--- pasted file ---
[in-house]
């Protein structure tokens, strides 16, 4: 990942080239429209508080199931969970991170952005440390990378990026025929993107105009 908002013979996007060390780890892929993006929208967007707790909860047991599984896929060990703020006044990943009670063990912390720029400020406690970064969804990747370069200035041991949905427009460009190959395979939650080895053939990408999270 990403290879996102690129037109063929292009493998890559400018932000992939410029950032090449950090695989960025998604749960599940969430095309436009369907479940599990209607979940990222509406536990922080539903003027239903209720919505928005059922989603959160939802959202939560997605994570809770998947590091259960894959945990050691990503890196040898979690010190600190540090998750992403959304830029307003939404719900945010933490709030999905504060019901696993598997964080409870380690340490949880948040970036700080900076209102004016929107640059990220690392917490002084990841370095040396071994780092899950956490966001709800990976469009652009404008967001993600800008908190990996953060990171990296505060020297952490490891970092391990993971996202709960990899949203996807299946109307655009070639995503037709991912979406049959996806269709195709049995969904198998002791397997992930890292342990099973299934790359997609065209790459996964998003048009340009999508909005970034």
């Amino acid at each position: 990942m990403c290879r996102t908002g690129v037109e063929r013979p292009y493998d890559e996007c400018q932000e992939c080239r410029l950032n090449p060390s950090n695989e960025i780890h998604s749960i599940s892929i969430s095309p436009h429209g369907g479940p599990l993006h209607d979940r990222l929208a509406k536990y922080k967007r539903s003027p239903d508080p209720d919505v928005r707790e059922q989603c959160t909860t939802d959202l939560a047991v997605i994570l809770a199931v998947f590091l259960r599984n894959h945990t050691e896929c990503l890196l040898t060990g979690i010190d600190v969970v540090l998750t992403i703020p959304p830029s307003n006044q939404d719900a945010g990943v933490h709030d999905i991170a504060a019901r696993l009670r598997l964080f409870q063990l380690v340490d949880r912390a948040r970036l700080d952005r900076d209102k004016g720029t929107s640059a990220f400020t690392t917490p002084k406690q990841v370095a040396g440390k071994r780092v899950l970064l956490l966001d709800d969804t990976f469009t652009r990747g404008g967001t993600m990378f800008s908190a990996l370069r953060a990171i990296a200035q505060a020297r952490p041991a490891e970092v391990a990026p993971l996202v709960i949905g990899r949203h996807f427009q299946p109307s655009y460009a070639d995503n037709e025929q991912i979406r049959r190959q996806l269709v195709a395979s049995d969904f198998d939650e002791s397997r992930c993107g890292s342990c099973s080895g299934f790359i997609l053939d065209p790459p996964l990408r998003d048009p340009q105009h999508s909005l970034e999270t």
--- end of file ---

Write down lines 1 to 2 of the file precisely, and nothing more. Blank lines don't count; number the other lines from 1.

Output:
[in-house]
């Protein structure tokens, strides 16, 4: 990942080239429209508080199931969970991170952005440390990378990026025929993107105009 908002013979996007060390780890892929993006929208967007707790909860047991599984896929060990703020006044990943009670063990912390720029400020406690970064969804990747370069200035041991949905427009460009190959395979939650080895053939990408999270 990403290879996102690129037109063929292009493998890559400018932000992939410029950032090449950090695989960025998604749960599940969430095309436009369907479940599990209607979940990222509406536990922080539903003027239903209720919505928005059922989603959160939802959202939560997605994570809770998947590091259960894959945990050691990503890196040898979690010190600190540090998750992403959304830029307003939404719900945010933490709030999905504060019901696993598997964080409870380690340490949880948040970036700080900076209102004016929107640059990220690392917490002084990841370095040396071994780092899950956490966001709800990976469009652009404008967001993600800008908190990996953060990171990296505060020297952490490891970092391990993971996202709960990899949203996807299946109307655009070639995503037709991912979406049959996806269709195709049995969904198998002791397997992930890292342990099973299934790359997609065209790459996964998003048009340009999508909005970034």